So, assuming that my wife finally smashes each of my “Space Mice” (as she calls them) with a hammer shortly after I make one too many snide remarks about her side of the family, how much would I have to spend to replace my army?
Actually, not as much as I thought.
As I noted in the previous article, Tactical Marines are a good deal at $37.25 for 10, or $3.73 each. Individually, Rhinos aren’t bad at $33 a pop, but the unit itself is so cheap (35 points base) and useful that any Marine player is bound to have several (I have six), and they add up quickly.
Some units are, in my not-so-humble opinion, out-and-out rip-offs. First off, while I understand that a Chaplain figure is supposed to be a bit more imposing than a common Tactical Marine, does it need to be four times as expensive ($15 compared to $3.73)? I think not. Why is it that a Scout, which is clearly not a Tac Marine’s equal on the table, nevertheless costs more ($5 each)? Assault Marines at over $6 each, Terminators at $10 each, Attack Bikes $25 a pop, almost $50 for a Pred, and $66 for a Land Raider—really? Really?
I can take my family out to dinner at a nice place for less than what I’d spend to replace this model
Fearful Symmetry (Chaos Space Marines)
Driven by the high price of GW miniatures, and by some fluff I’ve written for them, and, to be honest, because I’m really lazy when it comes to painting, I borrow many figures from my Fighting Tigers army when I play the Fearful Symmetry, with, for example, regular Tactical Marine minis standing in for Chaos Space Marines.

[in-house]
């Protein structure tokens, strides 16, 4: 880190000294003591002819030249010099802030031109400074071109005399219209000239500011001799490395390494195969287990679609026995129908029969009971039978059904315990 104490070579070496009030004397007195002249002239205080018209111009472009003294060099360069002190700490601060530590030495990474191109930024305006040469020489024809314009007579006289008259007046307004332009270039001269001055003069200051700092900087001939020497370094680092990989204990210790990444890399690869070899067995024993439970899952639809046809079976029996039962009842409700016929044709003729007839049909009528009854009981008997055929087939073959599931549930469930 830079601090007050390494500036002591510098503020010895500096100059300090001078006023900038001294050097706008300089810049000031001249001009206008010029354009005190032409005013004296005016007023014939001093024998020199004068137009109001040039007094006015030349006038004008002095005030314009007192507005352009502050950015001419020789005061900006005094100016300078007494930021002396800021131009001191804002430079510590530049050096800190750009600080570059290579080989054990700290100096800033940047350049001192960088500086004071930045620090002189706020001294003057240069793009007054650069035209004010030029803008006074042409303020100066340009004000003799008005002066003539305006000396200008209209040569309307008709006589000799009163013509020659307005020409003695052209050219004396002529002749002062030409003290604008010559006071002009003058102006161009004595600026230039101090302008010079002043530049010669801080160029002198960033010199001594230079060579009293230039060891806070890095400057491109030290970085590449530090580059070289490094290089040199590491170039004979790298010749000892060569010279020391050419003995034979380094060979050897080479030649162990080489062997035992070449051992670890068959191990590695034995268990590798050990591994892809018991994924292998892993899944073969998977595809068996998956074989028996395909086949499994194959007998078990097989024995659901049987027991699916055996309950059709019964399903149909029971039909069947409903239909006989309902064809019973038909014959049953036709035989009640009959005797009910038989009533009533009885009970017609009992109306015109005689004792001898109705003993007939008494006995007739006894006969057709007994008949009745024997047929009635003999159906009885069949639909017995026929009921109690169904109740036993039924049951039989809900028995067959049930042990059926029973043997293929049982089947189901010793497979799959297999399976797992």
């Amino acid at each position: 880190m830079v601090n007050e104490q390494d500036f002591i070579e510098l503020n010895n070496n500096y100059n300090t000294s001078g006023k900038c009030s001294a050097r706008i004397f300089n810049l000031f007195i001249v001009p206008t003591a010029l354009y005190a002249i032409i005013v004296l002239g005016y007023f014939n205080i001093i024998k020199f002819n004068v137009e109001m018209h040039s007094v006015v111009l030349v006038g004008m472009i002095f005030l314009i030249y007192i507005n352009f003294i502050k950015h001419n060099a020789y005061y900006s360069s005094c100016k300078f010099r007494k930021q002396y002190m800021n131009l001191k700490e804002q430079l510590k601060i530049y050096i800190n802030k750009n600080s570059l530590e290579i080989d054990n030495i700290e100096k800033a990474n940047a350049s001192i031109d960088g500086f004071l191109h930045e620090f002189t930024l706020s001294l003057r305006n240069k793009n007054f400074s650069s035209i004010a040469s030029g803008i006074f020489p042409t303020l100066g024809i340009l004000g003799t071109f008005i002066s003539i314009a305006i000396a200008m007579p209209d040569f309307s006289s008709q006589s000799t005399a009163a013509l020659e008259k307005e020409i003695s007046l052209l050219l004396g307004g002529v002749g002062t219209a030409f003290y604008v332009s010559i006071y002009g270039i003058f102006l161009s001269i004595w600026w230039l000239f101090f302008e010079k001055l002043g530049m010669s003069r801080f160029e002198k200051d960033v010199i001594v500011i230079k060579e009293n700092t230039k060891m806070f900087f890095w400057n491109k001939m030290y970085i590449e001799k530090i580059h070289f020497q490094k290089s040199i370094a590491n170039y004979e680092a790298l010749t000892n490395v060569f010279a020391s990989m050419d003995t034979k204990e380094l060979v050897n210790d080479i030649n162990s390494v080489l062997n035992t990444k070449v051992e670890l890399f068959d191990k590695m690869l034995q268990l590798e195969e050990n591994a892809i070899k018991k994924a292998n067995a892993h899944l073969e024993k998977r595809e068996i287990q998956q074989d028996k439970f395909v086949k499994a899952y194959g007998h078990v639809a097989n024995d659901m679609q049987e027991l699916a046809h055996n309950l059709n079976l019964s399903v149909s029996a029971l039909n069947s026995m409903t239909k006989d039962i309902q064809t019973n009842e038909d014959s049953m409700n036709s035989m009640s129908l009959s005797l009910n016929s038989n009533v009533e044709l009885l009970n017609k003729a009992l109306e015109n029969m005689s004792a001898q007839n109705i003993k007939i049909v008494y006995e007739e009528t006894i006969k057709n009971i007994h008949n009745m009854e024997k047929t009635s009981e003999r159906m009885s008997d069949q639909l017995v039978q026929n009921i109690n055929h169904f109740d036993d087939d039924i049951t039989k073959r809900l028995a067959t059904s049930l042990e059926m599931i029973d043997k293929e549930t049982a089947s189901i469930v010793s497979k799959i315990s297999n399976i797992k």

For this thought experiment, though, let’s suppose I lost all my Marine figures and wanted to rebuild the Fearful Symmetry but not the Fighting Tigers; hence, no more figures doing double duty. How much would 3000 points worth of Renegades come to, dollarwise?
Not surprisingly, there are a lot of similarities between costs for this army and costs for the Fighting Tigers. A single Terminator figure, albeit a Chaos Lord, costs more than double a regular Terminator: $22.25 vis-à-vis $10.00—and as I’ve stated, I think $10 a Termie is a ripoff, anyway. It’s much the same story with Possessed Marines or Havoc Marines ($6.60 each) vis-à-vis plain old Chaos Marines ($3.73 each).
In game terms, a Defiler and a Land Raider are much, much different, but when it comes to your wallet, both cost the same at $66 each. Huh? One nice surprise is that—for now—a Chaos Sorcerer (albeit an older model) can be had for $13.25, which seems like a bargain.
When it came to buying Lesser Daemons as I was building this army, 40 out of 50 of them were tigermen dudes from Black Orc Games: as of June 2011, those were on a special sale for $1.50 each, compared with $2.90 a pop for GW daemon figs. I’m okay with $2.90 each, all things considered, and anyways, the premise of this article is that I’d be using only Games Workshop products.